Let’s not bury our heads and our heritage in the sand

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Our Mayor seems to be more worried about what other people might think about the ruins of the former St-Vincent-de-Paul church, perched precariously at the top of Côte d’Abraham, than saving a part of our city’s heritage.

The fact that it was unceremoniously torn down in the first place should concern him more! Such acts should be punished with more than a slap on the wrist.

Is his newfound ‘embarrassment’ linked to the fact that he’s come up with a way to fulfill an electoral promise? He needs a home for his interactive entertainment school.

Whatever the case, let’s work together on a solution that keeps the façade intact and integrated into a future project.
We are a city in evolution – culturally, economically and architecturally.

Every time I pass by, I have the urge to stand in the shadow of one of those majestic windows and take a close look at the city skyline! It reminds me of the fragility of such old buildings. The city seems a little bit older with such a window on our past. We ought to commission an artist to document what’s left.

Labeaume is worried about looking like a twit – his word – to international media.

Would we not look like twits for burying both our heads and our heritage in the sand?

That’s exactly what we’ve done with the noble Îlot des Palais project that has been left hanging in mid-air, awaiting refinancing. The decades and countless hundreds of hours of painstaking archeology work that have gone into this site must be protected and restored. We cannot afford to destroy this centuries-old portal into the life and the economic vitality of our city.

Surely our mayor, a businessman himself, must recognize that the first intendant, Jean Talon, strove, like our current administrators, to make this city stronger, and to diversify its economy.

There are other eyesores that need a helping hand getting back into shape. One of them is the crumbling building that housed Bar d’Auteuil, the former National School building that also once housed an Anglican church-run orphanage for girls.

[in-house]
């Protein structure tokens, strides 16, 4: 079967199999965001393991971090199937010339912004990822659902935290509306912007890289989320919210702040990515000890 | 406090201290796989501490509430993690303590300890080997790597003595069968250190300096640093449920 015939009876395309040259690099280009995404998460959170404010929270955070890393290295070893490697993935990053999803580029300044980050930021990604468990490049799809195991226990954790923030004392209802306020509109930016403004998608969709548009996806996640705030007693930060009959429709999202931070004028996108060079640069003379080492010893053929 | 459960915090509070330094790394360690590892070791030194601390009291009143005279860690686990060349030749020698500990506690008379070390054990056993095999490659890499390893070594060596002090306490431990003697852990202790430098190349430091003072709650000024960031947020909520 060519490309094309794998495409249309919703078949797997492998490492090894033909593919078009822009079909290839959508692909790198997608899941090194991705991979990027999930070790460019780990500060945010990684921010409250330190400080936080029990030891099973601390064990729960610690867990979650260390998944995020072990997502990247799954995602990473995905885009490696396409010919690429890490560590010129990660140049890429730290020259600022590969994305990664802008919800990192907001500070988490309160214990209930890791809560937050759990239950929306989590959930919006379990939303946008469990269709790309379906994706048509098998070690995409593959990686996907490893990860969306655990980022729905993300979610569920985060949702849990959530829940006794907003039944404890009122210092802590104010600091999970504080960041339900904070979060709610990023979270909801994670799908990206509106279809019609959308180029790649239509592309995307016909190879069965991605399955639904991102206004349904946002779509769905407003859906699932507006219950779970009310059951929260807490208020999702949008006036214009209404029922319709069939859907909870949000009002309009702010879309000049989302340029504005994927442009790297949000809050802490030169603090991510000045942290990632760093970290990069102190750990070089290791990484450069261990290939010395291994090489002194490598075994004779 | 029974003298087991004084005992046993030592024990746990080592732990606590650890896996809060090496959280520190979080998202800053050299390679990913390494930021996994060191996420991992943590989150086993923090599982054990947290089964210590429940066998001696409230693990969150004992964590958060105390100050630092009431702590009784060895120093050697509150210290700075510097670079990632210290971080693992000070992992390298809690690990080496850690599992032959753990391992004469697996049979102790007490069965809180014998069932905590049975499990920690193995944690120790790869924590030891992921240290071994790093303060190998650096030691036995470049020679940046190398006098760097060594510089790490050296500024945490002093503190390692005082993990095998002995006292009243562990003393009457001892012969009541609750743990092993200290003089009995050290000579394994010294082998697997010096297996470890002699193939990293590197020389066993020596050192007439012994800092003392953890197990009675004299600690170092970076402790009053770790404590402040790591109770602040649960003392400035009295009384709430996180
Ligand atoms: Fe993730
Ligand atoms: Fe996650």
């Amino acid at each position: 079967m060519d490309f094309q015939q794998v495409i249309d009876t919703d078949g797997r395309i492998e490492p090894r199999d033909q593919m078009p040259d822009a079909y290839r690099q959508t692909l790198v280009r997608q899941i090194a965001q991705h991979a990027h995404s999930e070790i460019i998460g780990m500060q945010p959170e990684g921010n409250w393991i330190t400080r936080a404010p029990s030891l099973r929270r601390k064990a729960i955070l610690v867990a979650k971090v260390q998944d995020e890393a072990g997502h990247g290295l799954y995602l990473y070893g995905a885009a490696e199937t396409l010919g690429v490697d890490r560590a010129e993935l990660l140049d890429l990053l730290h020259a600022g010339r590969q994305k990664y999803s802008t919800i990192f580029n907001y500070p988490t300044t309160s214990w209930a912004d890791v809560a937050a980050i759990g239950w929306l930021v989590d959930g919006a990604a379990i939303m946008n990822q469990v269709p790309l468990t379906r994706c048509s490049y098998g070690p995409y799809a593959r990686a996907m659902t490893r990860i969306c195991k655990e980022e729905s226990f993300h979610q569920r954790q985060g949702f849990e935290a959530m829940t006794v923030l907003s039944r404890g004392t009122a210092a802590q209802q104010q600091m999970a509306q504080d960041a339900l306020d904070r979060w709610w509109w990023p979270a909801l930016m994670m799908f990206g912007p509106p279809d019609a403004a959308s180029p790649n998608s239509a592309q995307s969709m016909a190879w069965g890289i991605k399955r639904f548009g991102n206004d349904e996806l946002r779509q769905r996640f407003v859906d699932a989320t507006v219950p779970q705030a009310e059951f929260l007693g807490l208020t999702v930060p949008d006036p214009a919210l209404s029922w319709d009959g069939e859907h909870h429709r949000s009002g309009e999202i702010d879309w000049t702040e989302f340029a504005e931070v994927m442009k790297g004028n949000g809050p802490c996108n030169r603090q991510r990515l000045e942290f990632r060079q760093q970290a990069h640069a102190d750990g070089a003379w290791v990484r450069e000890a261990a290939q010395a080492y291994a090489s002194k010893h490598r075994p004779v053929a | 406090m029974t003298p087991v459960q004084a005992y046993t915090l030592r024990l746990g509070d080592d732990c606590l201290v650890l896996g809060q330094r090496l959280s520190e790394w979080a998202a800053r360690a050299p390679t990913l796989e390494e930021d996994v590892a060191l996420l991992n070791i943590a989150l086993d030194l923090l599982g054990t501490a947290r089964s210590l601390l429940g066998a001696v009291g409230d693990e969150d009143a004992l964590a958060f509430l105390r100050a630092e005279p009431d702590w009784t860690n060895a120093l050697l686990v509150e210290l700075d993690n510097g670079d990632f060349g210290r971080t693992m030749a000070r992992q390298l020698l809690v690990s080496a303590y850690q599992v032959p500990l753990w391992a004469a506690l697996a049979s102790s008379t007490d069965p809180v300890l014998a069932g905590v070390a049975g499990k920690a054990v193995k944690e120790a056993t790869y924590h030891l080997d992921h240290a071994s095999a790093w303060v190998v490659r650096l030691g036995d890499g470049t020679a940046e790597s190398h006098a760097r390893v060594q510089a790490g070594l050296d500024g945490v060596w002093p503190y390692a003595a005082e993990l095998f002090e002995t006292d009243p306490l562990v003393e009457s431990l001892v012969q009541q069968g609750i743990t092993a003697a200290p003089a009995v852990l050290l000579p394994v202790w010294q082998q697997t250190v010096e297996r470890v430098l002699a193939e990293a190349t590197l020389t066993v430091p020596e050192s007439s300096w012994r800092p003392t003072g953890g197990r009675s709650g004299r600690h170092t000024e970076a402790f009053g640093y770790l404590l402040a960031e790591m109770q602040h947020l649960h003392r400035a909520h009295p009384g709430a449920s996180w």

Building something new takes time, energy and determination. We must not forget that what we choose to keep from the past as we forge ahead will be dug up by others in the future.

Labeaume should hold his head high when he travels to Europe in the coming weeks. In comparison to the history of many European countries, Quebec City is just beginning to come into its own.

I can only speculate that when these types of things happen that the builder that started this project did one of three things;

 

1. Didn't have approvals from the City and started on a verbal go ahead and later got declined.

2.  Started the demolition knowing full well that pleading ignorance would eventually put a  gun to the head of the City and get almost anything approved later.  I assume it's better to beg for pardon after the fact.

 

3.  The money never came through from the banks, or investors pulled out.

 

What this needs is some new or additional investors and if anyone has any contact information about the builder let me know and I'll see if we can find some investors to get this solved.

 

Send me the information by private e-mail from the site.

The owner of the Hotels Jaro, Mr. Jacques Robitaille is the person who acquired the church. He planned to build the rear of it to make conference rooms and business suite, keeping the historical facing. Sadly I have little information concerning the legalities and contact information, I will have to look in to it.

Andrew.

Michele, that is an amazing photo of St. Vincent de Paul Church or what remains of it. I'm sorry to say that I don't remember the location of this church. When you mention Cote d'Abraham..is that the hill that rises from downtown and where the building that houses the Le Soleil newspaper (or was it l'Action Catholique?) was at the corner? I was born and lived in Quebec City many years ago. I took a city bus to school and later to work and would have use Cote d'Abraham four times a day coming and going. I lived in Limoilou. I don't recall the church...and nothing in the photo looks familiar. Just thought I'd ask :-)

Hello Elaine,

Well, the church is indeed at the top of ote d'Abraham. Sometimes we notice it, and other times, the traffic is likely to be our first priority in the turn on the way down the hill. It is, as I had mentioned, one of the last architectural links to the neighbourhood that was once there.

It was a massive church. Perhaps if you were in town and walked up the hill you would remember. It is above the hill where the old Soleil building used to be, if memory serves me well. I am not sure about L'Action Catholique.

 Limoilou and St-Roch have changed plenty in the past decade. Hope you'll get to come and take a look for yourself!

 Take care,

Michele

Thanks for your reply Michele. I think that I'll check in the local library and I'm sure I'll find many books on Quebec City and perhaps one that shows the 'way  things were'..

Of course, I'd love to go back for a visit. Maybe some day :-) 

As an outsider and a member of St. Vincent de Paul, I am interested in getting a full update on this project.

 

Who do I speak with ?

Hello Victor,

Well, that's a tough question. Let me see if I can find out and get back to you!

Michèle